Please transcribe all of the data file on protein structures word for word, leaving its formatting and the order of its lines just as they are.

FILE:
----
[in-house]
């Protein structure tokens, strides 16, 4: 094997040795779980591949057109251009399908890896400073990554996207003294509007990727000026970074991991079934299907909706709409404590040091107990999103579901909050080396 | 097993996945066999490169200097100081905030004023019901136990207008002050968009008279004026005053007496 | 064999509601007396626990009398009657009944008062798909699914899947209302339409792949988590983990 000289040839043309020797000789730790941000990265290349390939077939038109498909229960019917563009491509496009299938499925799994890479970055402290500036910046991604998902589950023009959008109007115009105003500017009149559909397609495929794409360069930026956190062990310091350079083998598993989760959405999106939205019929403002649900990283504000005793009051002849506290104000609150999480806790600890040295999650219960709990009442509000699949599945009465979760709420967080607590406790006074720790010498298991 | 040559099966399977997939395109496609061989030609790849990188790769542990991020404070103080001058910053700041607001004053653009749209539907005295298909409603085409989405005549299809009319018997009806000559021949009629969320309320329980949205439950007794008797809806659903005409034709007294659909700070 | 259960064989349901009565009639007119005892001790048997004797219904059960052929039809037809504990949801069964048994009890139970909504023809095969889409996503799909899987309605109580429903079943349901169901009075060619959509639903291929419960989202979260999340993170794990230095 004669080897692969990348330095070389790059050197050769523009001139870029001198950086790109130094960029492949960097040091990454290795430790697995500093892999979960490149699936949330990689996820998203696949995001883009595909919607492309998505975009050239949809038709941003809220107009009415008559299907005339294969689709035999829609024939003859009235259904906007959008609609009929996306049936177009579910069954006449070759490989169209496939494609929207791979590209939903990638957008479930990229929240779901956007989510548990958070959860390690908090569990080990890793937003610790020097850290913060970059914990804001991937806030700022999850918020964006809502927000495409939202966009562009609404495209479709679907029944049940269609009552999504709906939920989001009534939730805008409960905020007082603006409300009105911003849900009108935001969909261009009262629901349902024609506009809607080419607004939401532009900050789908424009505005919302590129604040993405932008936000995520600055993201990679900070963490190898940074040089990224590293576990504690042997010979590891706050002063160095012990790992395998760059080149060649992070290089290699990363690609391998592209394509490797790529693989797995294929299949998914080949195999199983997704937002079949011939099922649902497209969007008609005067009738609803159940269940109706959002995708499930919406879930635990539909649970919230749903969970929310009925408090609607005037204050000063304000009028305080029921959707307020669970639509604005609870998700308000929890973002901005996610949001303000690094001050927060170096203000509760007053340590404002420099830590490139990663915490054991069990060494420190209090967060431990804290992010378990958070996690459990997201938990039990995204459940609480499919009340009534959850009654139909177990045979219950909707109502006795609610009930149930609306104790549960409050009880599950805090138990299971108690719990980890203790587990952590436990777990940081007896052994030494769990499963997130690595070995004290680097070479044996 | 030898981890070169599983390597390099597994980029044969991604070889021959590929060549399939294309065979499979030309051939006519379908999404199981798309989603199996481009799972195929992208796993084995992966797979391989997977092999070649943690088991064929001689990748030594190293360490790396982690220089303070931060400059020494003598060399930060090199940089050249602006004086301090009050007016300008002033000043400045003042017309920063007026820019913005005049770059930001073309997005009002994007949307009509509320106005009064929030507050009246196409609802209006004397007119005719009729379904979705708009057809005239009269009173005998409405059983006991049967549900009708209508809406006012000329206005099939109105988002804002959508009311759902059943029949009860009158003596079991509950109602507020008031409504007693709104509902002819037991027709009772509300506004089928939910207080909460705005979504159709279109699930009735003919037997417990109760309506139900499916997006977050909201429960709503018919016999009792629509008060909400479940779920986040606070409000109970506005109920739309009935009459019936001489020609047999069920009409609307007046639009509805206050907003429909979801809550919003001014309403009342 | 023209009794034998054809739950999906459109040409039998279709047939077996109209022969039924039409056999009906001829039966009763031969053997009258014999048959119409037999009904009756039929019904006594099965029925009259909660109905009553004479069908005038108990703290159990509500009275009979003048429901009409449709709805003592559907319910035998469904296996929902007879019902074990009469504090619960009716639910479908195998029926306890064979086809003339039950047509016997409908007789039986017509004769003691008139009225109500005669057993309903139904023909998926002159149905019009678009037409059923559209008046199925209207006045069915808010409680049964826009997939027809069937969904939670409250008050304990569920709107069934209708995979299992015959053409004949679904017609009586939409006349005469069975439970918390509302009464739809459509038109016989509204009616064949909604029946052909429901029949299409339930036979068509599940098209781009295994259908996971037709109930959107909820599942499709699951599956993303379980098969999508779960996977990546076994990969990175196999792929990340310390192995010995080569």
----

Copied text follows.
[in-house]
């Protein structure tokens, strides 16, 4: 094997040795779980591949057109251009399908890896400073990554996207003294509007990727000026970074991991079934299907909706709409404590040091107990999103579901909050080396 | 097993996945066999490169200097100081905030004023019901136990207008002050968009008279004026005053007496 | 064999509601007396626990009398009657009944008062798909699914899947209302339409792949988590983990 000289040839043309020797000789730790941000990265290349390939077939038109498909229960019917563009491509496009299938499925799994890479970055402290500036910046991604998902589950023009959008109007115009105003500017009149559909397609495929794409360069930026956190062990310091350079083998598993989760959405999106939205019929403002649900990283504000005793009051002849506290104000609150999480806790600890040295999650219960709990009442509000699949599945009465979760709420967080607590406790006074720790010498298991 | 040559099966399977997939395109496609061989030609790849990188790769542990991020404070103080001058910053700041607001004053653009749209539907005295298909409603085409989405005549299809009319018997009806000559021949009629969320309320329980949205439950007794008797809806659903005409034709007294659909700070 | 259960064989349901009565009639007119005892001790048997004797219904059960052929039809037809504990949801069964048994009890139970909504023809095969889409996503799909899987309605109580429903079943349901169901009075060619959509639903291929419960989202979260999340993170794990230095 004669080897692969990348330095070389790059050197050769523009001139870029001198950086790109130094960029492949960097040091990454290795430790697995500093892999979960490149699936949330990689996820998203696949995001883009595909919607492309998505975009050239949809038709941003809220107009009415008559299907005339294969689709035999829609024939003859009235259904906007959008609609009929996306049936177009579910069954006449070759490989169209496939494609929207791979590209939903990638957008479930990229929240779901956007989510548990958070959860390690908090569990080990890793937003610790020097850290913060970059914990804001991937806030700022999850918020964006809502927000495409939202966009562009609404495209479709679907029944049940269609009552999504709906939920989001009534939730805008409960905020007082603006409300009105911003849900009108935001969909261009009262629901349902024609506009809607080419607004939401532009900050789908424009505005919302590129604040993405932008936000995520600055993201990679900070963490190898940074040089990224590293576990504690042997010979590891706050002063160095012990790992395998760059080149060649992070290089290699990363690609391998592209394509490797790529693989797995294929299949998914080949195999199983997704937002079949011939099922649902497209969007008609005067009738609803159940269940109706959002995708499930919406879930635990539909649970919230749903969970929310009925408090609607005037204050000063304000009028305080029921959707307020669970639509604005609870998700308000929890973002901005996610949001303000690094001050927060170096203000509760007053340590404002420099830590490139990663915490054991069990060494420190209090967060431990804290992010378990958070996690459990997201938990039990995204459940609480499919009340009534959850009654139909177990045979219950909707109502006795609610009930149930609306104790549960409050009880599950805090138990299971108690719990980890203790587990952590436990777990940081007896052994030494769990499963997130690595070995004290680097070479044996 | 030898981890070169599983390597390099597994980029044969991604070889021959590929060549399939294309065979499979030309051939006519379908999404199981798309989603199996481009799972195929992208796993084995992966797979391989997977092999070649943690088991064929001689990748030594190293360490790396982690220089303070931060400059020494003598060399930060090199940089050249602006004086301090009050007016300008002033000043400045003042017309920063007026820019913005005049770059930001073309997005009002994007949307009509509320106005009064929030507050009246196409609802209006004397007119005719009729379904979705708009057809005239009269009173005998409405059983006991049967549900009708209508809406006012000329206005099939109105988002804002959508009311759902059943029949009860009158003596079991509950109602507020008031409504007693709104509902002819037991027709009772509300506004089928939910207080909460705005979504159709279109699930009735003919037997417990109760309506139900499916997006977050909201429960709503018919016999009792629509008060909400479940779920986040606070409000109970506005109920739309009935009459019936001489020609047999069920009409609307007046639009509805206050907003429909979801809550919003001014309403009342 | 023209009794034998054809739950999906459109040409039998279709047939077996109209022969039924039409056999009906001829039966009763031969053997009258014999048959119409037999009904009756039929019904006594099965029925009259909660109905009553004479069908005038108990703290159990509500009275009979003048429901009409449709709805003592559907319910035998469904296996929902007879019902074990009469504090619960009716639910479908195998029926306890064979086809003339039950047509016997409908007789039986017509004769003691008139009225109500005669057993309903139904023909998926002159149905019009678009037409059923559209008046199925209207006045069915808010409680049964826009997939027809069937969904939670409250008050304990569920709107069934209708995979299992015959053409004949679904017609009586939409006349005469069975439970918390509302009464739809459509038109016989509204009616064949909604029946052909429901029949299409339930036979068509599940098209781009295994259908996971037709109930959107909820599942499709699951599956993303379980098969999508779960996977990546076994990969990175196999792929990340310390192995010995080569």